• What does the customer need to believe in order to act? Is the issue seen as a nice-to-have or a must-do?
  • Are you being evaluated against others? If so, who? How can you emphasize the daylight with competitors?
  • What does the Champion see as your competitive differentiation? Is this an accurate and objective view?
  • Given the strengths of the competition, does the Champion know ways to reframe the problem or solution? Are there options to reposition?
  • How do the perception of you and your solution differ by stakeholder?

Be wary of a Champion who can’t answer or discuss these topics with any depth. Coach them on how to frame the problem and/or your solution. This questioning also helps the Champion further tailor the message to different stakeholders.


How often does it feel like the goalposts keep moving? IT introduces additional technical requirements… finance demands even more detailed ROI projections… there are last-minute legal or procurement asks. 

Champions should help us stay ahead of these action steps. Many times, Champions need education on how to uncover the decision details. This involves frank discussions to get all Process specifics on the table early. Again, questions are a powerful way to do just that.

Process questions include:

  • What did the process look like when your organization procured a solution of similar size/importance?
  • What’s the stated internal contracting and paper process? How does that vary when off vs. on budget cycle?
  • What function seems to present the most hurdles or is most difficult to manage? Why?
  • How do we get ahead of potential legal and technical reviews? Is there paperwork or other steps to complete now?
  • What other process steps could we take now to smooth the transition to implementation?

Work with your Champion to clarify the process, but also to get ahead of future asks. Watch for clues that your Champion isn’t fully aware of the decision process or must work hard to uncover process details. This might suggest you’re not as far along as you think in the deal.


Modern selling means active collaboration with your Champion. They should have skin in the game. They need to feel personal ownership for the positive outcome of the deal. Equally, they should sense a degree of personal risk if the deal falls through.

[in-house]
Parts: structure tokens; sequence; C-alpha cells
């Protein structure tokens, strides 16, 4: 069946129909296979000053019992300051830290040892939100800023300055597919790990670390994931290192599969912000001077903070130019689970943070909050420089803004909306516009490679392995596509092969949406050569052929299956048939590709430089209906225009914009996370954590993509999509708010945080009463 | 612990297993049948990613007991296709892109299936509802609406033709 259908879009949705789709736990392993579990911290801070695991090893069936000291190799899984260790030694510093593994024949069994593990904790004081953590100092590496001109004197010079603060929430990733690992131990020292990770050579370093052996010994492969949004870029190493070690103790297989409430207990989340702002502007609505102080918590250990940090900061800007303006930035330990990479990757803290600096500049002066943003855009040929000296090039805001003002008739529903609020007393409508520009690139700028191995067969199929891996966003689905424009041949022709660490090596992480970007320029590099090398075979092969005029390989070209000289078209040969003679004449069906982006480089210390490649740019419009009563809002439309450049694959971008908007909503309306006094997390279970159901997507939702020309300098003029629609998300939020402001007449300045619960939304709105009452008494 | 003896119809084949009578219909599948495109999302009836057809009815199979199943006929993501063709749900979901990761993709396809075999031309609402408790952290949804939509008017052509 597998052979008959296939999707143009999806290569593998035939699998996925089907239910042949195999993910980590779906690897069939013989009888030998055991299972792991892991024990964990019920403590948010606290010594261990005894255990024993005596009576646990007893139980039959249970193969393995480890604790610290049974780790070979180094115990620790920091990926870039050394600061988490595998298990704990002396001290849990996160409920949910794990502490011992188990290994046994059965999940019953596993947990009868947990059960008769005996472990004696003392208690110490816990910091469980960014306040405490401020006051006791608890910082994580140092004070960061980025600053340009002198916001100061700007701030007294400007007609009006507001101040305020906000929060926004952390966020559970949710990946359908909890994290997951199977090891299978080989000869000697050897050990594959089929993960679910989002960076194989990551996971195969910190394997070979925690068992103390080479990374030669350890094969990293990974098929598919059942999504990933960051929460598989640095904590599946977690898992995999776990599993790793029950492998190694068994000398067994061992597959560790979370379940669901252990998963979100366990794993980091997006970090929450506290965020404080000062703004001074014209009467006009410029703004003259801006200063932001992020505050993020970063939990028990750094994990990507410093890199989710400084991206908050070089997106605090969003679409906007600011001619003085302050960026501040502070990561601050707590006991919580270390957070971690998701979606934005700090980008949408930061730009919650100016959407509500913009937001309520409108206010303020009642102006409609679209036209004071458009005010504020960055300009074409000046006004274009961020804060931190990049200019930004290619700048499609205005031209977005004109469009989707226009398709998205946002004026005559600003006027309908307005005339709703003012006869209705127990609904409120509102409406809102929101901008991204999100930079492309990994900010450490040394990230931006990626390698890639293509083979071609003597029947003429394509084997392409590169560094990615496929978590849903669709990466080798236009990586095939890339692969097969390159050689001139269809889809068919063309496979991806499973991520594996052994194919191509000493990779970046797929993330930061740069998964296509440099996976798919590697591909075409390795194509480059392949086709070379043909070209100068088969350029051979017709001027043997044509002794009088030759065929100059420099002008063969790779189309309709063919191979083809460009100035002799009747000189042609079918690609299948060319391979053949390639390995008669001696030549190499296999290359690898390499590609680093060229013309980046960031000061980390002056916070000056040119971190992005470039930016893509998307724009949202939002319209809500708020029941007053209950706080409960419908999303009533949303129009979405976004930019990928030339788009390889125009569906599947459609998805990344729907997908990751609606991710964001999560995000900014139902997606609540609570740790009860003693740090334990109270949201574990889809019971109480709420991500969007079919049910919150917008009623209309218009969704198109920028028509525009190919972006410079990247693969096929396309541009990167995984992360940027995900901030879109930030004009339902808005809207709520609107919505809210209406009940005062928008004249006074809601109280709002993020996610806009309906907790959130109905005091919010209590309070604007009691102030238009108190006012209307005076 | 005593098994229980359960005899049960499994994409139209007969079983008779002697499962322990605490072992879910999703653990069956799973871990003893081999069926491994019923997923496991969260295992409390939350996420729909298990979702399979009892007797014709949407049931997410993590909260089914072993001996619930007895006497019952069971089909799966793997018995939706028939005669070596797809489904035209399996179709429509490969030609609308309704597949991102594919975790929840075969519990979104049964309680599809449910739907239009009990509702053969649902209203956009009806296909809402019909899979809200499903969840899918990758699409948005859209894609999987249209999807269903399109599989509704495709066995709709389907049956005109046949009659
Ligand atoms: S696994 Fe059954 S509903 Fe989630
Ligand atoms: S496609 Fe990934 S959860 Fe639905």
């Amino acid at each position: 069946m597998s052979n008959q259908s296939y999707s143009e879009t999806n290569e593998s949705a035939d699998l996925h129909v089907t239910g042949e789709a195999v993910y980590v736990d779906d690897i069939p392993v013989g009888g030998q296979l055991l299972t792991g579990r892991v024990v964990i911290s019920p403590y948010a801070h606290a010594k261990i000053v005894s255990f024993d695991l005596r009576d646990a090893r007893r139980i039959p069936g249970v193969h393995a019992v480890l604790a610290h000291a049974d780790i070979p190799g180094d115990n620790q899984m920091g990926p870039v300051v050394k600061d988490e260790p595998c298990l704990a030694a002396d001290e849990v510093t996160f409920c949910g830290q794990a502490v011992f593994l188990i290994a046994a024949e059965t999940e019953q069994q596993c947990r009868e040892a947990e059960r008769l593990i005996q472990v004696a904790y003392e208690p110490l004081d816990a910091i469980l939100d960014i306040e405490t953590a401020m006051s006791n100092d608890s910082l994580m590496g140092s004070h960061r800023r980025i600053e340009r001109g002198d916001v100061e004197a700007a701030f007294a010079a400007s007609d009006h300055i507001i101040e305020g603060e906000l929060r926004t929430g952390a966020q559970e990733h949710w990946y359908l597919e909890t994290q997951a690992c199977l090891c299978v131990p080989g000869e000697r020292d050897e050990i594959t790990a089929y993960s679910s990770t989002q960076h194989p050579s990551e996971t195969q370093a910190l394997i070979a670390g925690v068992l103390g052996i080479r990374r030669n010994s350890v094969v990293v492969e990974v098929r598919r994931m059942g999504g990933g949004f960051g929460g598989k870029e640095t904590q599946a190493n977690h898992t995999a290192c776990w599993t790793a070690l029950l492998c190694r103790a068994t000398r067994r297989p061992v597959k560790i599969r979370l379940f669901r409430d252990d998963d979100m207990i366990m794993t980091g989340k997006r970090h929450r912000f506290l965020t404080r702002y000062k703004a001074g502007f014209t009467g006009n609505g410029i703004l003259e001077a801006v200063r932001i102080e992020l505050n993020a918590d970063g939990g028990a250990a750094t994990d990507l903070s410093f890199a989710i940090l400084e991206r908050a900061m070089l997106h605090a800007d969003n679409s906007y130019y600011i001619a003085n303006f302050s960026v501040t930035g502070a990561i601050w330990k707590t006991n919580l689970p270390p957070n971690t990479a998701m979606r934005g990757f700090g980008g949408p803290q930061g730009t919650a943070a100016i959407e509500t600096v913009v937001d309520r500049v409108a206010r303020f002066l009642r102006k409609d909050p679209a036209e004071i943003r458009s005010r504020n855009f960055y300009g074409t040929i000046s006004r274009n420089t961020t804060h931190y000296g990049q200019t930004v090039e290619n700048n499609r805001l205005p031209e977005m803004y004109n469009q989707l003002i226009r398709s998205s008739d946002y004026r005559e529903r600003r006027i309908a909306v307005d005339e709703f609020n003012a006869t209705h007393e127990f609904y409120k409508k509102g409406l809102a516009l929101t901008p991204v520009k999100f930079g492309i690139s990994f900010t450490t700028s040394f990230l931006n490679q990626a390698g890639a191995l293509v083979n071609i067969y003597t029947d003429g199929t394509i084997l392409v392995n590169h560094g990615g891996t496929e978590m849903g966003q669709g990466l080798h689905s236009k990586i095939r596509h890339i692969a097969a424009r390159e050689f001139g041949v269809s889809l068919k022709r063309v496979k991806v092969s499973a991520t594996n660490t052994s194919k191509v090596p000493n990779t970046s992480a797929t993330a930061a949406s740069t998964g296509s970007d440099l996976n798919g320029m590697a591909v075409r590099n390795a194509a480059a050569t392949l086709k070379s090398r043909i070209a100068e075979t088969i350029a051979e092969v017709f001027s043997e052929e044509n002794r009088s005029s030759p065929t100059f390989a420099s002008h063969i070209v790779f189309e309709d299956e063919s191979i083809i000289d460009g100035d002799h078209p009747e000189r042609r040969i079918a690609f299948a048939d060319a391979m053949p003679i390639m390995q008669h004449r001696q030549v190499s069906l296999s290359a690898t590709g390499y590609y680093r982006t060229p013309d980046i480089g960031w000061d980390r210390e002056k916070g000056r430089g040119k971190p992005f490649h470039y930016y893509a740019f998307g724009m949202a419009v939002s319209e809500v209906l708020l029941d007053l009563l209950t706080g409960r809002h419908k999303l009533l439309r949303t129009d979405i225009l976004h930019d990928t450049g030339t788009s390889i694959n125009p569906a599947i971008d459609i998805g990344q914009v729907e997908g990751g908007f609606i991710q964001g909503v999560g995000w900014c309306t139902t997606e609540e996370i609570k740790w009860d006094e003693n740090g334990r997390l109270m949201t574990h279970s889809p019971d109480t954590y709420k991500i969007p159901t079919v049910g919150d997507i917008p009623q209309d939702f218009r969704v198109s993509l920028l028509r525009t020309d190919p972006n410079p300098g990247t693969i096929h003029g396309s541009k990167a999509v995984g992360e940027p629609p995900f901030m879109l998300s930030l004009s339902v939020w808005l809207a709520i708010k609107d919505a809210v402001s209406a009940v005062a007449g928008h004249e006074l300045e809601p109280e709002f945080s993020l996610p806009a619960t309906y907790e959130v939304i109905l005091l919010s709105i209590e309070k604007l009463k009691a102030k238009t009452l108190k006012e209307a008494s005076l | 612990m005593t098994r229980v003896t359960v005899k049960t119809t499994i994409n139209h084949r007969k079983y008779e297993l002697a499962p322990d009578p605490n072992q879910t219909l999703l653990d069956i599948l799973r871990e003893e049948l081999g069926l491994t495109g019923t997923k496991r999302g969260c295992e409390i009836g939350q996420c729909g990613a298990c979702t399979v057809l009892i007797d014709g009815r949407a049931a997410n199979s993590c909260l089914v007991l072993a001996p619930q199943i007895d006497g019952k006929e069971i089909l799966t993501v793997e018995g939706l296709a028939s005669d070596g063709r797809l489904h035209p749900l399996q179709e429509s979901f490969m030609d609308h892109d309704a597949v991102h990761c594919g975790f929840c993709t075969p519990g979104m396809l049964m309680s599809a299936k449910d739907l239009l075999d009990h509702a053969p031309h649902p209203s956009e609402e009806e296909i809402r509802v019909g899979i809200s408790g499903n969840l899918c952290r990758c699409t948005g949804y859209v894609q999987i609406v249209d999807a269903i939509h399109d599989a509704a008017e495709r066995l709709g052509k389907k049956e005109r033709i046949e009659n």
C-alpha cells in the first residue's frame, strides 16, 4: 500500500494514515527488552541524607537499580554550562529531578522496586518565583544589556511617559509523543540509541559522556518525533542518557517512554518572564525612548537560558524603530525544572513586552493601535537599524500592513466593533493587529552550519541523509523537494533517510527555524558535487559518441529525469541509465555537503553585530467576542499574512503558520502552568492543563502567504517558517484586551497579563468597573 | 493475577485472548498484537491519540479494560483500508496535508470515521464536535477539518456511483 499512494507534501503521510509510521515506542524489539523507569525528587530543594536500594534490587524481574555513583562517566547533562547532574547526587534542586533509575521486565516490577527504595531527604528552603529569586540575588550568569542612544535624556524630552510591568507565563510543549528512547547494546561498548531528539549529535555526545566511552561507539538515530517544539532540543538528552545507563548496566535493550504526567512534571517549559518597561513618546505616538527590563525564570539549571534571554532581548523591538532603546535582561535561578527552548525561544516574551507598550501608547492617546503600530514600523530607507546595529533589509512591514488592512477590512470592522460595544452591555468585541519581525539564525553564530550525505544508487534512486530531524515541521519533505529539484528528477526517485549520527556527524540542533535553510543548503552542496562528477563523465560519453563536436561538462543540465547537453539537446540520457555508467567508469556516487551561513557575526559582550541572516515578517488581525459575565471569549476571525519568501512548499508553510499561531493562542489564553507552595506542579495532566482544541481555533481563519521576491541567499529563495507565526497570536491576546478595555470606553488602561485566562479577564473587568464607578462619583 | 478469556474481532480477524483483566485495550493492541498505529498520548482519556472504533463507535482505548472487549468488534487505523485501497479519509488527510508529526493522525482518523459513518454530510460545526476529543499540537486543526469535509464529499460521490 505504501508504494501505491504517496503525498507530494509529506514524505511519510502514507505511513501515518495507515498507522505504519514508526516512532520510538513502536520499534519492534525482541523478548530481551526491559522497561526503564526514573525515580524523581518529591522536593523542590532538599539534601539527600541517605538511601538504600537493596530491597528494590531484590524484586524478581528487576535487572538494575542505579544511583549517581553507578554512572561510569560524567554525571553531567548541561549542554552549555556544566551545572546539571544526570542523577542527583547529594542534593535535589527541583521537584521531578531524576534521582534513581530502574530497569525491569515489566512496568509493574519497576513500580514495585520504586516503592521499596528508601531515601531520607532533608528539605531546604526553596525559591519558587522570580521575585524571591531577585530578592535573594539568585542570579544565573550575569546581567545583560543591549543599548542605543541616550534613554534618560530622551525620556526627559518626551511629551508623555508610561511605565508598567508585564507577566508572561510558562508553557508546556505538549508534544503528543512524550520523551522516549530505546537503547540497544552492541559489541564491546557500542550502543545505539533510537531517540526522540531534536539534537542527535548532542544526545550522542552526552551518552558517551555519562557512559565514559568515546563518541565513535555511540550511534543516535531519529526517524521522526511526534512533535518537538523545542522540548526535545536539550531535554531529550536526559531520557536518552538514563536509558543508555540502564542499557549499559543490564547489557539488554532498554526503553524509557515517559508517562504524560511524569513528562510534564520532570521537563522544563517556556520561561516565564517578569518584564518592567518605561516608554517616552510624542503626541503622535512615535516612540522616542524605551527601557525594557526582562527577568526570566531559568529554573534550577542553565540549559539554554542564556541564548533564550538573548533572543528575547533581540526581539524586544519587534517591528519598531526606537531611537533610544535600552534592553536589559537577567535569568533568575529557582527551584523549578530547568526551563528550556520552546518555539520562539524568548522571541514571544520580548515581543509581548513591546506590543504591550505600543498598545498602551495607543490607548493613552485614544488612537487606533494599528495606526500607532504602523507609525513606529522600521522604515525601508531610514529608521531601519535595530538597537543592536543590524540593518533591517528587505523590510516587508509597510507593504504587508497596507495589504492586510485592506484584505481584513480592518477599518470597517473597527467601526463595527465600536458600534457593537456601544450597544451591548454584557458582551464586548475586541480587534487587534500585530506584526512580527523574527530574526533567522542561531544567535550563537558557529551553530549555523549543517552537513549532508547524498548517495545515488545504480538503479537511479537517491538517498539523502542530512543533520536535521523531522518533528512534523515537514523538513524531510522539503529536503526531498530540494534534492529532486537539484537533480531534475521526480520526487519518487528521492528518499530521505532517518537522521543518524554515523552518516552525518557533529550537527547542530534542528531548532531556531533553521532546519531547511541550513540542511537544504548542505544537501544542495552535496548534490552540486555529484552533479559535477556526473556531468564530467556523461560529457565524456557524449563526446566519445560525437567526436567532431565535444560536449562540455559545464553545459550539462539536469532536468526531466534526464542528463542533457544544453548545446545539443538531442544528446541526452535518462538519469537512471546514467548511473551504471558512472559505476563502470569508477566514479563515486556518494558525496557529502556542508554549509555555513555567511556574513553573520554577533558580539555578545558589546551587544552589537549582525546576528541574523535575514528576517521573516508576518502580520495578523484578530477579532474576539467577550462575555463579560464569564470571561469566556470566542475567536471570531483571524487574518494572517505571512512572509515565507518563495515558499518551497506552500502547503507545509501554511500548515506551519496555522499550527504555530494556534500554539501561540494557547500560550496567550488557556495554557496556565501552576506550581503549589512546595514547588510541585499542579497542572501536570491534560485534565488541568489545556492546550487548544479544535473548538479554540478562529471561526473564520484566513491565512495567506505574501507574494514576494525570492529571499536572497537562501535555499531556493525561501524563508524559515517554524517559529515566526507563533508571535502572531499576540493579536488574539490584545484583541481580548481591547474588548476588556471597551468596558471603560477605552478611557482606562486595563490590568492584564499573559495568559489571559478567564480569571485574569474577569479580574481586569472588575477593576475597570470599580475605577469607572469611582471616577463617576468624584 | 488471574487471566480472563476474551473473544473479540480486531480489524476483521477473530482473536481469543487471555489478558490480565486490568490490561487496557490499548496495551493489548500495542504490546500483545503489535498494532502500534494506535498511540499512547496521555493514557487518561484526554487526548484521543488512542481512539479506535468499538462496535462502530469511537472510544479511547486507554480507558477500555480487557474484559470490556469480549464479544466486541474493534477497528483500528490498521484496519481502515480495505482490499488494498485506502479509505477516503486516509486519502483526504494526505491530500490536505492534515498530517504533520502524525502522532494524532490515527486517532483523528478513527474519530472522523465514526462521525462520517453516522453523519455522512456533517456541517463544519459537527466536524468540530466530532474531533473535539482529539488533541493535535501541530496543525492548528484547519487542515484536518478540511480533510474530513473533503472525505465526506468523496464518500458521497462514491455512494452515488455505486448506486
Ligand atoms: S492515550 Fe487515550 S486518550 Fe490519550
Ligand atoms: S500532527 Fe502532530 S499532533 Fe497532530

Partnership is all about increasing the Champion’s psychological commitment to our solution. Sellers should use “we-language” when they interact with their Champion. Incorporate “we” into a set of Partnership questions aimed at building Champion confidence and ownership:

  • How can we work together to get this decision across the line?
  • How can we best document and track our mutual success plan?
  • How will a win benefit you – your position, reputation, and influence within the organization?
  • How confident are you in handling potential pushback and questions from other influencers? Do we need to practice some potential objections and good responses? 

Lack of personal ownership by a Champion means sellers haven’t effectively communicated the value of a partnership. Even worse, it may be a signal that they’re advocating for other solutions instead of our own.

Activating Champions for Success

Champions continue to be the most under-utilized tools in a seller’s toolkit. Larger opportunities and accounts often require multiple Champions. Over-reliance on a single Champion can be a risk, especially in today’s highly fluid job market. Use the 4 P’s to convert average contacts into deal-driving Champions.